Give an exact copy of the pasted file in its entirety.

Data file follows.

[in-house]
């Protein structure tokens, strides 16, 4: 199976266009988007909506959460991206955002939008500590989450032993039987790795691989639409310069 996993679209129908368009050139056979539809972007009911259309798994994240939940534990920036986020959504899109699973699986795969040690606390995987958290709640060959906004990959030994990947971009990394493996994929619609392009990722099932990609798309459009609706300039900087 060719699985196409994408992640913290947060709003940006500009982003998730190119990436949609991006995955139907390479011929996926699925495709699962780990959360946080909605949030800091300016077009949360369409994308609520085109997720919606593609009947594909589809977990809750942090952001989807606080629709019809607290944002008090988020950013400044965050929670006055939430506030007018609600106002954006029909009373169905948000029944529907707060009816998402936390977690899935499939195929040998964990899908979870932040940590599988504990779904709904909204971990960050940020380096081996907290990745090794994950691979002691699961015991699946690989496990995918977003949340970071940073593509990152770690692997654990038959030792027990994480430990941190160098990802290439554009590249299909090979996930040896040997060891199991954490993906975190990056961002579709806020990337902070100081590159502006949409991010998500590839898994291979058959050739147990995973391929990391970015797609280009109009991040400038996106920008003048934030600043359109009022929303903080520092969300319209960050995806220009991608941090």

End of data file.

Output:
[in-house]
């Protein structure tokens, strides 16, 4: 199976266009988007909506959460991206955002939008500590989450032993039987790795691989639409310069 996993679209129908368009050139056979539809972007009911259309798994994240939940534990920036986020959504899109699973699986795969040690606390995987958290709640060959906004990959030994990947971009990394493996994929619609392009990722099932990609798309459009609706300039900087 060719699985196409994408992640913290947060709003940006500009982003998730190119990436949609991006995955139907390479011929996926699925495709699962780990959360946080909605949030800091300016077009949360369409994308609520085109997720919606593609009947594909589809977990809750942090952001989807606080629709019809607290944002008090988020950013400044965050929670006055939430506030007018609600106002954006029909009373169905948000029944529907707060009816998402936390977690899935499939195929040998964990899908979870932040940590599988504990779904709904909204971990960050940020380096081996907290990745090794994950691979002691699961015991699946690989496990995918977003949340970071940073593509990152770690692997654990038959030792027990994480430990941190160098990802290439554009590249299909090979996930040896040997060891199991954490993906975190990056961002579709806020990337902070100081590159502006949409991010998500590839898994291979058959050739147990995973391929990391970015797609280009109009991040400038996106920008003048934030600043359109009022929303903080520092969300319209960050995806220009991608941090």